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Showing 3 results for Talebi-Taher

Mosaddeg Jabbari , Mahshid Talebi-Taher, Mostafa Ariafar,
Volume 12, Issue 2 (summer 2012)

  Background & Objectives: Contrast media-induced nephrotoxicity is one of the most common causes of acute renal failure and promotes both increased morbidity and greater healthcare costs. several mechanisms by which contrast media induces renal injury. These include renal vasoconstriction and direct effect of the contrast agents and reactive oxygen metabolites production. L-carnitine facilitates the transfer of long-chain fatty acids into the mitochondria. By this mechanism carnitine maintains low pools of fatty acid (acyl)-coenzyme a compounds, which are potentially toxic. However some of the actions of L-carnitine may be opposite to the toxic effects of contrast media. This study examined wheter administration of L-carnitine ameliorates contrast media-induced renal injury in rats.

  Methods : Fifty Sprauge-Dawley rats, weighting 140-230 gr were assigned to one of five treatment groups: group A(control) rats were given normal saline injections daily for 4 consecutive days, group B rats were given contrast media(diatrizoate meglumine) 1cc/kg/d, group C rats were given meglumine 1cc/kg/d and carnitine 200mg/kg/d, group D rats were given meglumine 1cc/kg and carnitine 80mg/kg/d, and group E rats were given carnitine 200mg/kg/d. Four days after injections, the rat were killed and their kidneys and blood samples were prepared for pathological and biochemistry examination. Histological scoring of renal cortical pathology was performed.

  Results: In rats that were given meglumine and no carnitine, renal function tend to be lower than in control group (p=0.001). Among rats injected with meglumine, those given 200mg/kg/d of L-carnitine had higher creatinine clearances at day 4 than the rats not given carnitine (p=00.04). Renal cortical histopathology changes were milder with meglumine and L-carnitine, particularly at 200mg/kg/d.

  Conclusions: In rats receiving meglumine, daily L- carnitine injections, particularly at 200 mg/kg ameliorates the severity of renal cortical proximal tubular necrosis and maintain greater renal function.

Siyamak Khaleghi, Mahshid Talebi-Taher, Elnaz Salimi, Hoda Taghipour, Shahbaz Nekozadeh,
Volume 12, Issue 4 (winter 2012)

  Background & Objectives: The diagnosisof Helicobacter pylori infection is based on invasive and non-invasive methods. The present study was carried out to evaluate the accuracy of three non-invasive and one invasive methods either separately or in combination for detection of Helicobacter pylori.

  Methods: A total of 108 dyspeptic patients older than 12 years who had not previously been treated for H. pylori infection were selected for upper GI-endoscopy. Histology was considered as a gold standard diagnostic test. Urea breath test, histologic examination and rapid urease test were done in endoscopy unit. Serology and stool anigen detection test were done in hematology unit of Nour Laboratory using ELISA Method.

  Sensitivity, specificity, positive and negative predictive values were calculated. The tests results were compared using the McNemar test.

  Results: According to histologic method, 56 patients had H. pylori infection. Sensitivities and specificities were 89% and 71% for the rapid urease test, 94% and 52% for serology, 90% and 82% for the urea breath test, and 46% and 80% for the stool test respectively. The most accurate combination test was rapid urease test and urea breath test.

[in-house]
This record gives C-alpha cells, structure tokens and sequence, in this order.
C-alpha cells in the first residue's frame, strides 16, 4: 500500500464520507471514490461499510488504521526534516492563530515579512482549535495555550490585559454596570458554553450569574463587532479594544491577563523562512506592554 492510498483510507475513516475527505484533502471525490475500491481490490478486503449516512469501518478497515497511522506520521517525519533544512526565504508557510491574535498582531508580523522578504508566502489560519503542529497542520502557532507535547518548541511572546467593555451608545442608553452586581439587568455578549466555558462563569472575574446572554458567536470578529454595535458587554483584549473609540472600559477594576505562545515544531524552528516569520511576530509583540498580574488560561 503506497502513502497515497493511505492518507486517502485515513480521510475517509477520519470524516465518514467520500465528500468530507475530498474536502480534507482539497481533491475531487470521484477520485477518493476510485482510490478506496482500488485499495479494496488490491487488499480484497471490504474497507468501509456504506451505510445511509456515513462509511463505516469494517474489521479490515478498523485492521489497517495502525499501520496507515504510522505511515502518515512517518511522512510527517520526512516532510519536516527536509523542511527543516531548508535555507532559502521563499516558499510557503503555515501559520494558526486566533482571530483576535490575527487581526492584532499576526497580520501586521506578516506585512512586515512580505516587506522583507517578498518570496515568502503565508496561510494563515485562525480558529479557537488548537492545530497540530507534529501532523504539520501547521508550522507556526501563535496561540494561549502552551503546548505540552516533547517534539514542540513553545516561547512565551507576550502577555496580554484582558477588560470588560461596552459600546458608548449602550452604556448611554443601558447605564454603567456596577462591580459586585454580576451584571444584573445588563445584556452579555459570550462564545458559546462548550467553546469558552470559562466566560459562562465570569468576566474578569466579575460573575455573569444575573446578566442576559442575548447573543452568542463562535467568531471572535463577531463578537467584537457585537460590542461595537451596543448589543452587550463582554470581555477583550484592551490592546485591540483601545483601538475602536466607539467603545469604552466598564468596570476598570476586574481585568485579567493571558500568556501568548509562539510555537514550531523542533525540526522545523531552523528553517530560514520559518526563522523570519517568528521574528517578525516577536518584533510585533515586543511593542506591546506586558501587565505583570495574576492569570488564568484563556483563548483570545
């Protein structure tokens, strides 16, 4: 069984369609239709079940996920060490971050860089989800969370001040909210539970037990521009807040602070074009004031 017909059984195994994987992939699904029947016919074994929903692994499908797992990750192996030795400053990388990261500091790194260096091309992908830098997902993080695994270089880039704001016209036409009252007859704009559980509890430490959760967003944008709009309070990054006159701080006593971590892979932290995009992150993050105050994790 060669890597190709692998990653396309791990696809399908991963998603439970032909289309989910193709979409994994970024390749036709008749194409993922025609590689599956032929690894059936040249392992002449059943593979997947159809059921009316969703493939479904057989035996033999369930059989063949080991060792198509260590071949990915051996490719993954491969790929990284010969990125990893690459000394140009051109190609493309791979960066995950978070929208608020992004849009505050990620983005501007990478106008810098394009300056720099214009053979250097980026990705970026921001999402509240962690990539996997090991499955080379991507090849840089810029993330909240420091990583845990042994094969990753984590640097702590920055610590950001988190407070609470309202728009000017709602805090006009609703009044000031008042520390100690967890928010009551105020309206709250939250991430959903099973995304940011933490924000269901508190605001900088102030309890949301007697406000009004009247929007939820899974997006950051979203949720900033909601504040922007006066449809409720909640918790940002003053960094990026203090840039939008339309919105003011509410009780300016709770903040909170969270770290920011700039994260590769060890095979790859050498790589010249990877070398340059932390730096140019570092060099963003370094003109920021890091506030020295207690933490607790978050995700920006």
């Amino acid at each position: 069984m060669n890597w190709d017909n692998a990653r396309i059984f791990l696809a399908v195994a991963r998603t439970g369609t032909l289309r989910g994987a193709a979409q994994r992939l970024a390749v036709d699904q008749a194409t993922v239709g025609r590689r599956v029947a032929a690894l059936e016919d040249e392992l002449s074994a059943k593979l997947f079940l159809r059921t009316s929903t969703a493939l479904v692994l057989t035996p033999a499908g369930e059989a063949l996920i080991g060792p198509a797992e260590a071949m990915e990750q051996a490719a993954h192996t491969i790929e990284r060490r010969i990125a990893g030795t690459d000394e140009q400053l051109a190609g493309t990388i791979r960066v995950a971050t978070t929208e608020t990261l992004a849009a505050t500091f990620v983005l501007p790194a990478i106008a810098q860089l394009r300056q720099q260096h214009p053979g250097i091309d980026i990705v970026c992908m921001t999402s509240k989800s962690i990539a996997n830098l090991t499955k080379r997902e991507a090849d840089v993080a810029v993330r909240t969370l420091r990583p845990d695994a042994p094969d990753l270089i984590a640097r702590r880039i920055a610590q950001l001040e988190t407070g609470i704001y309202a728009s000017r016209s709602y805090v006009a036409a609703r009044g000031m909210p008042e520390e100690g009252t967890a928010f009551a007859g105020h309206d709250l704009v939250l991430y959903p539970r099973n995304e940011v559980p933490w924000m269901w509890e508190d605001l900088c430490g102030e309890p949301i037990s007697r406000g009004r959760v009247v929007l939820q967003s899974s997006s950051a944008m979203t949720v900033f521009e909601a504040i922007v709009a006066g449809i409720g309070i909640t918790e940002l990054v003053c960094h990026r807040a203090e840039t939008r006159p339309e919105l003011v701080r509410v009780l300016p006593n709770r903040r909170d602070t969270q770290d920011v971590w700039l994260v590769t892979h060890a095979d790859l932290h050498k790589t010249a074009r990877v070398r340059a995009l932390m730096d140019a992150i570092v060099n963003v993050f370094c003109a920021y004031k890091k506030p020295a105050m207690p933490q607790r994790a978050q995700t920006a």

Conclusion: Rapid urease test and urea breath test in combination showed excellent diagnostic reliability.

Leila Arbabi, Mina Boustanshenas , Maryam Adabi, Sara Fathizadeh, Samira Rasouli Koohi , Mastane Afshar, Mohammad Rahbar, Ali Majidpour, Malihe Talebi, Mahshid Talebi-Taher ,
Volume 15, Issue 4 (winter 2016)

Background & objectives: Enterococci are among the normal microbial flora in human and animals digestive tract. The nosocomial pathogenicity of enterococci has emerged in recent years and has caused great concern due to developing resistance to many antimicrobial agents. The aim of this study was to investigate and identify the prevalence of VRE (vancomycin resistant enterococcus) within Enterococci isolates obtained from different parts of the hospital.

Methods: Putative Enterococci (n=120) were isolated on Membrane Filter Enterococcus Selective Agar Medium and supplemented with 2, 4 and 8 µgr/ml vancomycin in medical samples. A total isolates passed the standard biochemistry tests for the genus and species as well as their specific primers. The antibiotic susceptibility was determined by the disc diffusion method for 8 antibiotics. Microbiologically-influenced corrosion (MIC) of vancomycin was also done using Agar-dilution assay by CLSI recommendations.

Results: Results showed that 38 and 84 of the isolates were E. faecium and E.faecalis, respectively. According to antimicrobial susceptibility tests 45, 88, 103, 42, 83, 73, 54 and 95 of the isolates were resistant to vancomycin, tetracycline, gentamicin, chloramphenicol, ciprofloxacin, penicillin, ampicillin and erythromycin, respectively. MIC test on 70% of the isolates was>256 µgr/ml.

Conclusion: Despite the fact that the prevalence of VRE strains belongs to two species, E. faecium had high resistance to a broad range of antibiotics. The results of this study indicate the important role of medical samples as reservoirs of resistance elements. Early detection of VRE with their virulence trait will help in preventing the spread of vancomycin resistant enterococcus species and urgent infection control is required in hospital setting

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مجله دانشگاه علوم پزشکی اردبیل Journal of Ardabil University of Medical Sciences
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